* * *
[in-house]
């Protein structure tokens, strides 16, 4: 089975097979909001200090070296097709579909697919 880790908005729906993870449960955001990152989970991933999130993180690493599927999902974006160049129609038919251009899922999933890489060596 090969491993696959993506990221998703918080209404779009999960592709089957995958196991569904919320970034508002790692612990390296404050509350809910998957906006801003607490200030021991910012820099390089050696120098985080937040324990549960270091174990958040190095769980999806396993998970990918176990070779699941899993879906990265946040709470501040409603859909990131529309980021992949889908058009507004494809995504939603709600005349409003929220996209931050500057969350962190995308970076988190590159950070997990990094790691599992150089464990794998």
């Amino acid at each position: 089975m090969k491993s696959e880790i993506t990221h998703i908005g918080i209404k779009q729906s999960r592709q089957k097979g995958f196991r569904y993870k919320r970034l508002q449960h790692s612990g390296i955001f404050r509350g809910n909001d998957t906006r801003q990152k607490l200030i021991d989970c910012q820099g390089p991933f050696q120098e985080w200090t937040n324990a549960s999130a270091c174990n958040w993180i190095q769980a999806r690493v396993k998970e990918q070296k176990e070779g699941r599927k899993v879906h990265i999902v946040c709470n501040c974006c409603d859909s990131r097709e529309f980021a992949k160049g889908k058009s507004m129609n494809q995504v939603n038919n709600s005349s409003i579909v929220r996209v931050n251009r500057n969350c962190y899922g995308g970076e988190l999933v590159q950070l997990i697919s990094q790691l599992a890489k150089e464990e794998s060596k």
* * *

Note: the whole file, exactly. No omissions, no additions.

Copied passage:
[in-house]
């Protein structure tokens, strides 16, 4: 089975097979909001200090070296097709579909697919 880790908005729906993870449960955001990152989970991933999130993180690493599927999902974006160049129609038919251009899922999933890489060596 090969491993696959993506990221998703918080209404779009999960592709089957995958196991569904919320970034508002790692612990390296404050509350809910998957906006801003607490200030021991910012820099390089050696120098985080937040324990549960270091174990958040190095769980999806396993998970990918176990070779699941899993879906990265946040709470501040409603859909990131529309980021992949889908058009507004494809995504939603709600005349409003929220996209931050500057969350962190995308970076988190590159950070997990990094790691599992150089464990794998």
């Amino acid at each position: 089975m090969k491993s696959e880790i993506t990221h998703i908005g918080i209404k779009q729906s999960r592709q089957k097979g995958f196991r569904y993870k919320r970034l508002q449960h790692s612990g390296i955001f404050r509350g809910n909001d998957t906006r801003q990152k607490l200030i021991d989970c910012q820099g390089p991933f050696q120098e985080w200090t937040n324990a549960s999130a270091c174990n958040w993180i190095q769980a999806r690493v396993k998970e990918q070296k176990e070779g699941r599927k899993v879906h990265i999902v946040c709470n501040c974006c409603d859909s990131r097709e529309f980021a992949k160049g889908k058009s507004m129609n494809q995504v939603n038919n709600s005349s409003i579909v929220r996209v931050n251009r500057n969350c962190y899922g995308g970076e988190l999933v590159q950070l997990i697919s990094q790691l599992a890489k150089e464990e794998s060596k």